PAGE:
First-team coach Andrew Gale believes that they are now in that position and has challenged his players to capture some silverware.
“I’ve made no qualms to the lads that we want to win the two trophies this year,” said Gale, who has high expectations of them in the Bob Willis Trophy and the T20 Blast.
“We’ve talked a lot about transition over the last two years, and I feel that we’ve got to a stage now where we’ve got a squad that is ready to win trophies.
“I know it’s a shortened season, but I really think we can build some momentum. I want us to compete and win trophies this year, definitely.”
Yorkshire will be strongly fancied in the Bob Willis Trophy northern section as one of just two Championship First Division clubs along with newly promoted Lancashire.
The rest of the group features Second Division sides Derbyshire, Nottinghamshire, Leicestershire and Durham, the latter today’s opponents in Yorkshire’s opening fixture at Chester-le-Street.
The competition sees the 18 first-class counties split into three regional groups of six, with each team playing five four-day matches and the two group winners with the most points contesting a five-day final, probably at Lord’s.
The Central Group contains Glamorgan, Gloucestershire, Northamptonshire, Somerset, Warwickshire and Worcestershire, while the South Group comprises Essex, Kent, Hampshire, Middlesex, Surrey and Sussex.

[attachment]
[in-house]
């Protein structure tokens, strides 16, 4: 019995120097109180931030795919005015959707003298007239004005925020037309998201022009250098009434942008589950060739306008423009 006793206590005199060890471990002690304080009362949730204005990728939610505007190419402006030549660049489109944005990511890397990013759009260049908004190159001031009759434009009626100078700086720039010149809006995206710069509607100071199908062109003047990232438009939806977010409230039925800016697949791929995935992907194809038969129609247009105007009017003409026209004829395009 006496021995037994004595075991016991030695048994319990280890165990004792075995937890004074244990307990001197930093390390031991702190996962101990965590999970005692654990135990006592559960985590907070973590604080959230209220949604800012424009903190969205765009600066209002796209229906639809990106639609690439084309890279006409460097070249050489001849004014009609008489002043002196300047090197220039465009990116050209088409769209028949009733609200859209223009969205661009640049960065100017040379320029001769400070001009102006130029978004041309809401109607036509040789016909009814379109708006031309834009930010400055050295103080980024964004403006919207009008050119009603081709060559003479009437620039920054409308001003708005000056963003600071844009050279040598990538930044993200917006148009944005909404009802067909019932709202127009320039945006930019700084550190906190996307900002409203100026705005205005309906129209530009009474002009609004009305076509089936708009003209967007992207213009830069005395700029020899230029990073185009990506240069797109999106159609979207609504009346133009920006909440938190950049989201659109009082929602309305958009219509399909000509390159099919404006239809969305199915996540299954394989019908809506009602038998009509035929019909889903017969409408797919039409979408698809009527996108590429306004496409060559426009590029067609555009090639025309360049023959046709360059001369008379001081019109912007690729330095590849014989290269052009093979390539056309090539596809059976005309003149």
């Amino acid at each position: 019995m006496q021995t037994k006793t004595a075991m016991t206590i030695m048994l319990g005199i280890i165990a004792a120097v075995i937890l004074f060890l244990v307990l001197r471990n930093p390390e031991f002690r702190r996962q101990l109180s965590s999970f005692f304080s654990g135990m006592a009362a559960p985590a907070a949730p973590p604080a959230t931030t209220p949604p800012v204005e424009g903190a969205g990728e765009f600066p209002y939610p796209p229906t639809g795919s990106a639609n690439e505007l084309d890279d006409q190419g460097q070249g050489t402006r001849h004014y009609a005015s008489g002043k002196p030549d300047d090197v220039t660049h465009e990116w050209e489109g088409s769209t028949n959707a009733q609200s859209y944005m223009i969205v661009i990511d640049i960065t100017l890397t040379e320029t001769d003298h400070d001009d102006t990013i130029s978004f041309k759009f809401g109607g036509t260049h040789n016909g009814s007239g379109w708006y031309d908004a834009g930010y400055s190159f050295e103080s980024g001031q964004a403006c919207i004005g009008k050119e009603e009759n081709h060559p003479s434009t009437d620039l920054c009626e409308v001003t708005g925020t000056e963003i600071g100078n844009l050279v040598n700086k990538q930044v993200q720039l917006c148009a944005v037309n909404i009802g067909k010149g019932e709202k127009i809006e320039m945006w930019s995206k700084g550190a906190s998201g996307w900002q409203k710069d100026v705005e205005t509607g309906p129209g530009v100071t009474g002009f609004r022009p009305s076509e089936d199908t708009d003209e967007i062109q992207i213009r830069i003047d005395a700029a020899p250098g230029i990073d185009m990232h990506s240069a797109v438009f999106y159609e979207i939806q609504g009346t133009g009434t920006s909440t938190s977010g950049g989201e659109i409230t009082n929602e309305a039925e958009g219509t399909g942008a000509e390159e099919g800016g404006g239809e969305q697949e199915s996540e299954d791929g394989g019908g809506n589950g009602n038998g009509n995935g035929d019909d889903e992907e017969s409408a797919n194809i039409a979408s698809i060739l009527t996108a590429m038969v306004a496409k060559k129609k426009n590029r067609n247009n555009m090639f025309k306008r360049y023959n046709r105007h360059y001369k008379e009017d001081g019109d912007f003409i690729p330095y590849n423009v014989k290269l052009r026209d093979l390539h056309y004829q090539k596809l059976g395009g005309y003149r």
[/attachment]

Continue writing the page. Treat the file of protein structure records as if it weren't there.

Gale is confident his side can progress but is warning that the Second Division sides cannot be treated lightly.
“I don’t want the lads to talk about the fact that we’re playing against Second Division teams because they’re still good teams in their own right,” he said.
“I think we saw when we were in the Second Division ourselves that it was a tough division to get out of, and a lot of teams raised their game when they came and played at Headingley.
“Obviously the crowds might have had something to do with that, along with playing at a Test match ground on good wickets, too, but you can’t underestimate these sides; they’ve still got good players as they’ve often proved in the white-ball formats.
“You certainly can’t just turn up and expect to blow them over in three days; it doesn’t happen.”
Yorkshire are set to hand a first-class debut today to Jack Shutt, the 23-year-old Barnsley-born off-spinner.
Shutt has played seven T20 matches for the club and is returning to the Chester-le-Street ground where he produced a remarkable match-winning performance last summer, taking 5-11 after Durham had seemed to be on course for victory.
“It was always in our mind to play a spinner,” said Gale. “The way ‘Shutty’ has gone has been very encouraging. He’s improved a lot over the winter. He went to India for a month and he spins the ball big.”
Shutt is part of a 13-man squad that includes South African pace bowler Duanne Olivier, who has been a little bit behind the others in terms of training, having only recently returned from his native country, whereupon he had to go into quarantine due to the regulations around Covid-19.